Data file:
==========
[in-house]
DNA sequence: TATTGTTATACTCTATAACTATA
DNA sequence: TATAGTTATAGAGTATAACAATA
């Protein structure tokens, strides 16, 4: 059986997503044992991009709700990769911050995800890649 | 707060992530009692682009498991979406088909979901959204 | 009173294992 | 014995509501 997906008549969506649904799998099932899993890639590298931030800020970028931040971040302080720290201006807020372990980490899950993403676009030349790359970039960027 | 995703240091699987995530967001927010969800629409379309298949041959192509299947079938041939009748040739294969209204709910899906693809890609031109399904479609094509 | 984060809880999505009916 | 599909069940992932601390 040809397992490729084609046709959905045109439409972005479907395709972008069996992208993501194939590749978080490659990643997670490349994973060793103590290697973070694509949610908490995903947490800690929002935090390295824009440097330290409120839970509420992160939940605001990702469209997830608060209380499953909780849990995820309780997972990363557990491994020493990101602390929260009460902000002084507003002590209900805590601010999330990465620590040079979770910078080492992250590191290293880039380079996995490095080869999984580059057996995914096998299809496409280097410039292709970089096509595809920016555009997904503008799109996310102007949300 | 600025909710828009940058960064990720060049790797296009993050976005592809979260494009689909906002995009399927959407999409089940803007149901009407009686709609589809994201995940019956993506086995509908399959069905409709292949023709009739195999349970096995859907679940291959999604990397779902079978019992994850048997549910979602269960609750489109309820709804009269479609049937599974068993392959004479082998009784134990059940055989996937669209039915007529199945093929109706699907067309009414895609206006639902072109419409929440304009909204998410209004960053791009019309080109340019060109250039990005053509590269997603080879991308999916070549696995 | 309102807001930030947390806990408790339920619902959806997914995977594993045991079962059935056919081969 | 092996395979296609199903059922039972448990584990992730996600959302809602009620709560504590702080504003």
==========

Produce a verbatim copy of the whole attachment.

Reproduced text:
[in-house]
DNA sequence: TATTGTTATACTCTATAACTATA
DNA sequence: TATAGTTATAGAGTATAACAATA
């Protein structure tokens, strides 16, 4: 059986997503044992991009709700990769911050995800890649 | 707060992530009692682009498991979406088909979901959204 | 009173294992 | 014995509501 997906008549969506649904799998099932899993890639590298931030800020970028931040971040302080720290201006807020372990980490899950993403676009030349790359970039960027 | 995703240091699987995530967001927010969800629409379309298949041959192509299947079938041939009748040739294969209204709910899906693809890609031109399904479609094509 | 984060809880999505009916 | 599909069940992932601390 040809397992490729084609046709959905045109439409972005479907395709972008069996992208993501194939590749978080490659990643997670490349994973060793103590290697973070694509949610908490995903947490800690929002935090390295824009440097330290409120839970509420992160939940605001990702469209997830608060209380499953909780849990995820309780997972990363557990491994020493990101602390929260009460902000002084507003002590209900805590601010999330990465620590040079979770910078080492992250590191290293880039380079996995490095080869999984580059057996995914096998299809496409280097410039292709970089096509595809920016555009997904503008799109996310102007949300 | 600025909710828009940058960064990720060049790797296009993050976005592809979260494009689909906002995009399927959407999409089940803007149901009407009686709609589809994201995940019956993506086995509908399959069905409709292949023709009739195999349970096995859907679940291959999604990397779902079978019992994850048997549910979602269960609750489109309820709804009269479609049937599974068993392959004479082998009784134990059940055989996937669209039915007529199945093929109706699907067309009414895609206006639902072109419409929440304009909204998410209004960053791009019309080109340019060109250039990005053509590269997603080879991308999916070549696995 | 309102807001930030947390806990408790339920619902959806997914995977594993045991079962059935056919081969 | 092996395979296609199903059922039972448990584990992730996600959302809602009620709560504590702080504003």